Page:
There is an appropriate worry that Freeports are not conducive to quality jobs; that what is on offer to many are low security, low wage, low job quality roles. The World Bank in another report on free trade zones highlight that “union rights have been legally constrained or de facto discouraged [in FTZs]”. The International Labour Organization pulls a similar line from their report, that, “The generous incentives and low costs to entry attracts simple processing industries to invest in the zones; such companies often lack professional management, particularly in human resources and management”.


Professor John Tomaney of University College London is an outspoken critic: “Freeports have become an article of faith for some advocates of “Global Britain”. But the evidence that they would contribute to economic development in northern England is very far from convincing. Experience from elsewhere in the world is that they provide many advantages to firms and their shareholders, but far fewer to local workers and taxpayers. In many parts of the world they have been used as cover to drive down labour standards and reduce environmental protections.”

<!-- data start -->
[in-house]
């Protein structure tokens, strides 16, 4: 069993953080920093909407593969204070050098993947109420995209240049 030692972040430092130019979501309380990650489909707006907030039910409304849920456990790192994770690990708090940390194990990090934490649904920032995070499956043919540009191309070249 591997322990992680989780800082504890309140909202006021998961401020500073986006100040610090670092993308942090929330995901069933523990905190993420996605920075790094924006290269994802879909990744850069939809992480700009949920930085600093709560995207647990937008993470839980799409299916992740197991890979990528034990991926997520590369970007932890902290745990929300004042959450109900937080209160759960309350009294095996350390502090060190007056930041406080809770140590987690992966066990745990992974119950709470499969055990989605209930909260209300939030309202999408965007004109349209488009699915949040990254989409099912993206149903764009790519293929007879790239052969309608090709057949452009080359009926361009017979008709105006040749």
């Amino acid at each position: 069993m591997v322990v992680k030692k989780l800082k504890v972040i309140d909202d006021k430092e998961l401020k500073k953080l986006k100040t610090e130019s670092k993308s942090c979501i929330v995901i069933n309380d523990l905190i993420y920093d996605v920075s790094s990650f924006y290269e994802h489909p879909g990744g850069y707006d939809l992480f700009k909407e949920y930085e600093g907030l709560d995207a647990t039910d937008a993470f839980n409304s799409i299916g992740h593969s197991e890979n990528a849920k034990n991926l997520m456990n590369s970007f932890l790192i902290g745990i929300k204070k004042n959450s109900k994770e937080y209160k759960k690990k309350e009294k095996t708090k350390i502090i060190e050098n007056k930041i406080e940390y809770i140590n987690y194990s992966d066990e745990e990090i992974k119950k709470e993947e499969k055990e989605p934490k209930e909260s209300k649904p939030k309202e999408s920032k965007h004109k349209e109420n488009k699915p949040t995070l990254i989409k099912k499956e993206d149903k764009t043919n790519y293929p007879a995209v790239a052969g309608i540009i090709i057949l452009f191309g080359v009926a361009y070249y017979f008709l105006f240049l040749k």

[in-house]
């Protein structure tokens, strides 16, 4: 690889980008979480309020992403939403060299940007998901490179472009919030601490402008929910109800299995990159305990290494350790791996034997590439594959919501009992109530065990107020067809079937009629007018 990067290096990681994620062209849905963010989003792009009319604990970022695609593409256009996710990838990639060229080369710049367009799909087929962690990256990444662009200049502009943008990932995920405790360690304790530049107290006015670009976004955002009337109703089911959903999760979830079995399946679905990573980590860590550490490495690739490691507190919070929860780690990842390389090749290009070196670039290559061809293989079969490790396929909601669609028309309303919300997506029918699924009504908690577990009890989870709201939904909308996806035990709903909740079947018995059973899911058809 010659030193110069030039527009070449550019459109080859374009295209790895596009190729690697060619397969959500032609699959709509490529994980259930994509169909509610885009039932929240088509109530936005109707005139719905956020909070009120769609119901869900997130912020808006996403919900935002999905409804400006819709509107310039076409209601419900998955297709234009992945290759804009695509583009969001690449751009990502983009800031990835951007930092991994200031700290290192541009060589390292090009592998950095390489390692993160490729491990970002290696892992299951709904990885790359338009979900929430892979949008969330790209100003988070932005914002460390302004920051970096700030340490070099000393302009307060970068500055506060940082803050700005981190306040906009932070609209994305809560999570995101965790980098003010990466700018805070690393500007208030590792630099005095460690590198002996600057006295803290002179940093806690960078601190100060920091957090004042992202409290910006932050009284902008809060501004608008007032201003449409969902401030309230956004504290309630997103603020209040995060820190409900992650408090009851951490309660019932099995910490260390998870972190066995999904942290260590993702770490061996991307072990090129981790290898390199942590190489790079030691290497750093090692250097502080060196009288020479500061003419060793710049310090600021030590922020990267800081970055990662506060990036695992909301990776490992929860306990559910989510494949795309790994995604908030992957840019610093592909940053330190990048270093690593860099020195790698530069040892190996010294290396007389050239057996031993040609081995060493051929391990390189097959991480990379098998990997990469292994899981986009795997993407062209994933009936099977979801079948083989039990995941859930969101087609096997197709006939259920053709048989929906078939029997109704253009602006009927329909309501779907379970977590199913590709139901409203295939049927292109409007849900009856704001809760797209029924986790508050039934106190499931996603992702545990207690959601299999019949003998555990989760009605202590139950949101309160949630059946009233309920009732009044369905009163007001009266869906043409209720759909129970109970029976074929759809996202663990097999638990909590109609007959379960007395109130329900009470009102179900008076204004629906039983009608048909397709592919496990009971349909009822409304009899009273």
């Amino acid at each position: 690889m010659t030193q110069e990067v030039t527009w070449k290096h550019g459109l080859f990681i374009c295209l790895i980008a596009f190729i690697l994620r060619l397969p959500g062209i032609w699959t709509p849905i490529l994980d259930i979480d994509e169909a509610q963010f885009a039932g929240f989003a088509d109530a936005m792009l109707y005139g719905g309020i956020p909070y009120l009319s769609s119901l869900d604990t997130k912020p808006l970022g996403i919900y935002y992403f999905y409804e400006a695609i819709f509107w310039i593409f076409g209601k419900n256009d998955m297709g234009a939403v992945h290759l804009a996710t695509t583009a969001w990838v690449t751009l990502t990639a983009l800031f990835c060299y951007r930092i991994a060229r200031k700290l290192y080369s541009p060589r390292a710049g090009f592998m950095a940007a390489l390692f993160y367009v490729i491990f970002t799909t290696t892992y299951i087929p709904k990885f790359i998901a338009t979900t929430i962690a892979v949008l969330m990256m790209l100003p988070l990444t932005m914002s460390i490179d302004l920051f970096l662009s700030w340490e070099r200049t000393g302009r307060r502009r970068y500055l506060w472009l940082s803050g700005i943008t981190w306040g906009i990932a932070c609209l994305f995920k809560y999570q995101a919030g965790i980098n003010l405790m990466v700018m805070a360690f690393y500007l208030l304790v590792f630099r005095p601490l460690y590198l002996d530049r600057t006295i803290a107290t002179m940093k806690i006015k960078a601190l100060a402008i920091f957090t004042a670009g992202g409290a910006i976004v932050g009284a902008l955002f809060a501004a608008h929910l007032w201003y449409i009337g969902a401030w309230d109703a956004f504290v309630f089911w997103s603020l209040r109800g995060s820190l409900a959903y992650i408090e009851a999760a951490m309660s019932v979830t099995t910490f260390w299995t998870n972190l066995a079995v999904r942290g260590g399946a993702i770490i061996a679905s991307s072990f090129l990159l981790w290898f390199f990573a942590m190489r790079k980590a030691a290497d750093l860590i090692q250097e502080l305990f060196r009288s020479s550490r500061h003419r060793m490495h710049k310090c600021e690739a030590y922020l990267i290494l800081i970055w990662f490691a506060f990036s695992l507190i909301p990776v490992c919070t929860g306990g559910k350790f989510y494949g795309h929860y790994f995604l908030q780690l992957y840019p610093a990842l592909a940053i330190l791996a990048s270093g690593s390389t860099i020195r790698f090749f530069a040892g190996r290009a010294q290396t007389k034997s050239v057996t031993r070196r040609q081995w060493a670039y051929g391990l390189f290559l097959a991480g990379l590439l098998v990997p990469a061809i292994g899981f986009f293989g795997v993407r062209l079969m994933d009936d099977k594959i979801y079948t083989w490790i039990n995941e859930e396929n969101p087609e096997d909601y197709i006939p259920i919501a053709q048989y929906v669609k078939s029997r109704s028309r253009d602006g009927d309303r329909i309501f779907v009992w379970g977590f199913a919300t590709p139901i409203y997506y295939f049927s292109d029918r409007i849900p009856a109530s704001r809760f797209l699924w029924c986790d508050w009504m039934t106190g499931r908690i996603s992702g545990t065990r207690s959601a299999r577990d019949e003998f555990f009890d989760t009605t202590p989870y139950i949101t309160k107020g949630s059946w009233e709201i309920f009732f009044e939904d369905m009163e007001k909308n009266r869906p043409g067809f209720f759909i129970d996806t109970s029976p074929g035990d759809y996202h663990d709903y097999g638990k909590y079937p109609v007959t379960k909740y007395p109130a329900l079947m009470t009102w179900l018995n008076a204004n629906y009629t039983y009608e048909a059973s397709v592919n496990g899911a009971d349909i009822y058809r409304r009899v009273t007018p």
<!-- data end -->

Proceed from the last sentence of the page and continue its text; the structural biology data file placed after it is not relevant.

Supporters of freeports claim both precedent and huge public support. Conservative right wingers find themselves in rare alliance on the matter with centre-grounders like former chief advisor to the Prime Minister, Nick Timothy, who suggested that Freeports should be a limb of the free trade alternative to her Brexit deal. They also point to a recent poll done by Survation which shows 83 per cent of British People support freeports. Once again, the quality of that poll calls into account the self-awareness or bona fides of those quoting it. Freeports were specifically claimed to “encourage domestic manufacturing, increased international trade and job creation”. This, as we have seen, is far from proven. At the very least we must debate the countervailing views.